A British man who ordered a Kindle online received something else entirely in the mail.
James Potten, 37, of Cotham, Bristol, ordered a Kindle e-reader from an Internet firm in California. On Jan. 7, a FedEx driver delivered the package to his home. When he unwrapped the parcel, however, he found a box labeled "patient tumor-specimen enclosed" instead of the electronic reader that he was expecting.
"When I opened it I had quite a shock," Potten, an environmental consultant, told BBC News.
"My name was on the outside, but the contents were not what I expected," he said. " ... The tracking code on the item had the same first five and last three numbers as my order but it wasn't my Kindle."
The tumor specimen, which had been sent from California, was intended for the Royal Free Hospital in London.
"Presumably this is a very important package, and needs to get to the hospital as soon as possible," Potten told the Daily Mail.
"There is a reason it has been sent from America to London, and it could be wasting valuable time while it just stays here," he added.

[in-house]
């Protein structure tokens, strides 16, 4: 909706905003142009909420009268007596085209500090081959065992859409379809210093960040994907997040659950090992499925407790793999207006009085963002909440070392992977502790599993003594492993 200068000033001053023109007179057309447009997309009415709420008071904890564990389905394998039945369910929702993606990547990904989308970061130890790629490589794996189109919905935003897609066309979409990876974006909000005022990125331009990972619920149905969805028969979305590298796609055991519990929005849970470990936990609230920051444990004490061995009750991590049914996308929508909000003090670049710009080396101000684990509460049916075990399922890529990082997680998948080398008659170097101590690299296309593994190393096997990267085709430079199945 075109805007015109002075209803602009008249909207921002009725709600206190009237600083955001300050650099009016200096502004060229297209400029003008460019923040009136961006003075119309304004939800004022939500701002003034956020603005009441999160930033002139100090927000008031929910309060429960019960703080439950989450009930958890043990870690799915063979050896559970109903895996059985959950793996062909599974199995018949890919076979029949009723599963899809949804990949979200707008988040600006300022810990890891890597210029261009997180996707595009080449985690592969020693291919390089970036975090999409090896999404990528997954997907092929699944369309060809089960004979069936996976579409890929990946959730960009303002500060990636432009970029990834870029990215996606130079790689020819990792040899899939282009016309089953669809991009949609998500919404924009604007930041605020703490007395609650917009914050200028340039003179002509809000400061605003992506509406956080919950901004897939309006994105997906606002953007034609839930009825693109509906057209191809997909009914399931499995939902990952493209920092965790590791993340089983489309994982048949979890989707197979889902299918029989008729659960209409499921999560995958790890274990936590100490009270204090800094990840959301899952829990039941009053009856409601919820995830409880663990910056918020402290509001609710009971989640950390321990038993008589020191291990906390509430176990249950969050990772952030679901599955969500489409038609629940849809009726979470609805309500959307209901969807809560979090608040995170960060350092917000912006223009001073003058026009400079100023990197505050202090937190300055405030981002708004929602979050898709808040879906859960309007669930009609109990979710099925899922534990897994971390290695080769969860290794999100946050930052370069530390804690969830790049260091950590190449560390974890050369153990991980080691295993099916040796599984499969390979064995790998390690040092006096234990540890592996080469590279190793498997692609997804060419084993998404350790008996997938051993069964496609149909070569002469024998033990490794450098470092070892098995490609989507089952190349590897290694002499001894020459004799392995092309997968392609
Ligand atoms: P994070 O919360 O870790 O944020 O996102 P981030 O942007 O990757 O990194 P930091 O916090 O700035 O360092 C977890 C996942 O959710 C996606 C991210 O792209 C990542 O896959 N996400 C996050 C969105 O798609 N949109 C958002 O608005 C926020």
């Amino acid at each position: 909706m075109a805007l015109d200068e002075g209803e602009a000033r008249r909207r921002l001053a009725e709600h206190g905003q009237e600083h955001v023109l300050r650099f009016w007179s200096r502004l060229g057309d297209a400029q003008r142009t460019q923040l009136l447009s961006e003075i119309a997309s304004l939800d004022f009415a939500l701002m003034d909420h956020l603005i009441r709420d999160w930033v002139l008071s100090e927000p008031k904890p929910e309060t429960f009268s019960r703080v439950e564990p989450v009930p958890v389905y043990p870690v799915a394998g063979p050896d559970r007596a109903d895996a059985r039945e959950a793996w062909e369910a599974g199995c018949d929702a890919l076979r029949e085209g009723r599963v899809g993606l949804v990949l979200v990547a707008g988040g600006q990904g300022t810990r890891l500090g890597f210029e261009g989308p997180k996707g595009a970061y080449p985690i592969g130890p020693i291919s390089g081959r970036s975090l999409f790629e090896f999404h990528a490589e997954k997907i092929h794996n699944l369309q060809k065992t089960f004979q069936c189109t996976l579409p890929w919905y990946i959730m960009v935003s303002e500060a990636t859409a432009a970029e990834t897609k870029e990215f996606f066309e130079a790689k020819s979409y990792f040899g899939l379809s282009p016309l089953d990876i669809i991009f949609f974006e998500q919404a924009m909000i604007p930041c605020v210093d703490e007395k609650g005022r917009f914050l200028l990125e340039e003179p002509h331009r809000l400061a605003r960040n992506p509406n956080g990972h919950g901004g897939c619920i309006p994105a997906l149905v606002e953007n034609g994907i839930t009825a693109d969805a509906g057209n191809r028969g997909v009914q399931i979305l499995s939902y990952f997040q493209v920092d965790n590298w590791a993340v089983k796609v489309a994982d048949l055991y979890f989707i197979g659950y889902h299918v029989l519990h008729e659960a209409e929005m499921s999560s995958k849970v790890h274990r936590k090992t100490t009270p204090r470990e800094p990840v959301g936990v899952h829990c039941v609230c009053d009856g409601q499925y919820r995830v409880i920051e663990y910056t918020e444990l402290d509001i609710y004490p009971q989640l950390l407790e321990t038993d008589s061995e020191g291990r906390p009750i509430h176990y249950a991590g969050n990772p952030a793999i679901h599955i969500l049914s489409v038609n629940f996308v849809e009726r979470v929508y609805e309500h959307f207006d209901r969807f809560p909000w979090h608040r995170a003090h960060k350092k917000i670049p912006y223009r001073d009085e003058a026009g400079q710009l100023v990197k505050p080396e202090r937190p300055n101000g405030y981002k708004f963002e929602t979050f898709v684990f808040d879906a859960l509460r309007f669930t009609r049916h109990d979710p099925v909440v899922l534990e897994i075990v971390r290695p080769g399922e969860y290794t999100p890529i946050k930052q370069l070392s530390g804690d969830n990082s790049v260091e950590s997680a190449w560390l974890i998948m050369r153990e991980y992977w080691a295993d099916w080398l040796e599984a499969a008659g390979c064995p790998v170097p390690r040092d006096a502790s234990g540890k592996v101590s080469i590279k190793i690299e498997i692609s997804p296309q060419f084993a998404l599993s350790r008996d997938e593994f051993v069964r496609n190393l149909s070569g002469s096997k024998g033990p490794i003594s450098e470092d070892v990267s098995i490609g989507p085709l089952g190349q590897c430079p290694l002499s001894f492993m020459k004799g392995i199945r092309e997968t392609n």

Potten said he called FedEx several times about the mixup, but customer service agents insisted that he received the correct package.
"They keep telling me I've got my Kindle, but I obviously haven't," he said.
Upon receiving the tumor sample, Potten took a picture of the delivery and posted it to Twitter with the caption: "Wow FedEx. You've swapped my kindle with a tumor specimen. Still waiting for my collection," followed with the hashtags #FedExFail and #notmykindle.
Potten reportedly bought the Kindle from an American company called Waterfi that sells waterproofed electronic devices.
A representative for the Royal Free London NHS Foundation Trust released this statement in response to the incident:
It has been brought to our attention that a package intended for one of the institutions based at Royal Free Hospital was delivered to an address in Bristol. We understand the parcel delivery company is in the process of redelivering the package to the correct address. We expect the delivery company to contact all the institutions at the Royal Free Hospital site to establish the identity of the intended recipient. If the Royal Free London was the intended recipient we will await answers from the delivery company as to how this mistake was made.
A spokeswoman for FedEx said that a driver retrieved the tumor sample from Potten's home on Jan. 10 and is "delivering it to the correct address," according to BBC News.
FedEx said it "regretted the error" and "will consider future changes to our processes."